Andrew Burns John Platts-Mills

The Supreme Court makes a declaration of incompatibility in Mercer

Posted on 24 April, 2024
By: Andrew Burns KC | John Platts-Mills |

1. Lady Simler has provided the Supreme Court’s much anticipated Judgment in Secretary of State for Business and Trade (Respondent) v Mercer (Appellant) [2024] UKSC 12. The Court allowed Ms Mercer’s appeal on one subsidiary point - exercising its discretion to make a declaration that s.146 Trade Union and Labour Relations (Consolidation) Act 1992 (TULRCA) is incompatible with Article 11 ECHR. The section fails to provide any protection against sanctions short of dismissal, intended to deter or penalise trade union members from taking part in lawful strike action organised by their trade union.

Five points for practice

2. First, the Supreme Court agreed with the Court of Appeal as regards the domestic law interpretation of s.146 TULRCA – it does not cover detriment short of dismissal arising out of a strike or industrial action and cannot be interpreted to do so as Ms Mercer contended. It is not currently unlawful for employers - particularly private employers to impose a detriment against workers taking industrial action. However it may be prudent for employers to avoid imposing disproportionate detriments as a matter of good industrial relations.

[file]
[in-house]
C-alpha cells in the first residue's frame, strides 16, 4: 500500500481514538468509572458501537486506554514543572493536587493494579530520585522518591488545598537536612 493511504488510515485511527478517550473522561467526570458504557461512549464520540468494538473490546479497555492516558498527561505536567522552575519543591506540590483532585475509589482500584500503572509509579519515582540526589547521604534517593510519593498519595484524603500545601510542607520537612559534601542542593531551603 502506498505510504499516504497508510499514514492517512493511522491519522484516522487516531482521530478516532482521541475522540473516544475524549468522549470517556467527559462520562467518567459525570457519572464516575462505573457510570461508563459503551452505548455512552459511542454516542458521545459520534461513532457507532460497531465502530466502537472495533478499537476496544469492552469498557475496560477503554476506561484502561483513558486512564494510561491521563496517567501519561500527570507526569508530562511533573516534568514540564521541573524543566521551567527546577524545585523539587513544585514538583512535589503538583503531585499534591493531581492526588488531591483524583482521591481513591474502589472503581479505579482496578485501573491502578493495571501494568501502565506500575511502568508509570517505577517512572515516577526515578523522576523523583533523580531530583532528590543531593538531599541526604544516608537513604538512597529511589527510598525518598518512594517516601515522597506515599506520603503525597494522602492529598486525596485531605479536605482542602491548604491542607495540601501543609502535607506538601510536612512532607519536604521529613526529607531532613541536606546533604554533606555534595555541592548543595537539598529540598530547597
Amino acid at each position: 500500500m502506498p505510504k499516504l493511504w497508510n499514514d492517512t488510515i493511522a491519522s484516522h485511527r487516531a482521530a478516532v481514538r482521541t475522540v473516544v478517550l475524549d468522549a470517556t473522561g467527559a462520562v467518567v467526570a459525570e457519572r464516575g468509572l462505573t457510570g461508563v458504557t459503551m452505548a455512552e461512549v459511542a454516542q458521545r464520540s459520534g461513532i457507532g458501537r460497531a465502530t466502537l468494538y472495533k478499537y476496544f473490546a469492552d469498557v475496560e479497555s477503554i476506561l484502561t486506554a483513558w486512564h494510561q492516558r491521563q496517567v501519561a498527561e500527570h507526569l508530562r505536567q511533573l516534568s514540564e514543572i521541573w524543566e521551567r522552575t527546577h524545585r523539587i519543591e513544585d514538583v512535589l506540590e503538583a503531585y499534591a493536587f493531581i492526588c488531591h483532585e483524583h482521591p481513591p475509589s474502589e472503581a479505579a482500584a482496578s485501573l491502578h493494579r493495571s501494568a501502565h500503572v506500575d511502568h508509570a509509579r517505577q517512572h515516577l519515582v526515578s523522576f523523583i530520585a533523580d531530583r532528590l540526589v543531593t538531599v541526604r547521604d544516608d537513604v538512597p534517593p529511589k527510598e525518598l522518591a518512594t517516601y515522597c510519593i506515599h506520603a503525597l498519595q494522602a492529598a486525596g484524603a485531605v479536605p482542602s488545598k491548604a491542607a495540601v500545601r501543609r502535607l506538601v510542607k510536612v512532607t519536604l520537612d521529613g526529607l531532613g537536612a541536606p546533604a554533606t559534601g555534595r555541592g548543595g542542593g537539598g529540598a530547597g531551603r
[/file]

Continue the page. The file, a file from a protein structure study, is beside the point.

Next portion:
3. Second, whilst the Supreme Court has made a declaration of incompatibility, it does not affect the validity, continuing operation or enforcement of s.146 TULRCA. If Parliament does not respond to the declaration by amending the legislation in question, the complainant can continue to pursue the matter in Strasbourg: section 4(6)(b) Human Rights Act 1998.

4. Third, Article 11 does not prevent pay being withheld from a striking worker. Public sector employers may be held to a higher standard than private employers as regards taking action to deter workers from joining industrial action. It is possible for a public sector worker to bring a claim against the State if s/he is subjected to a disproportionate detriment which unreasonably interferes with Article 11 rights.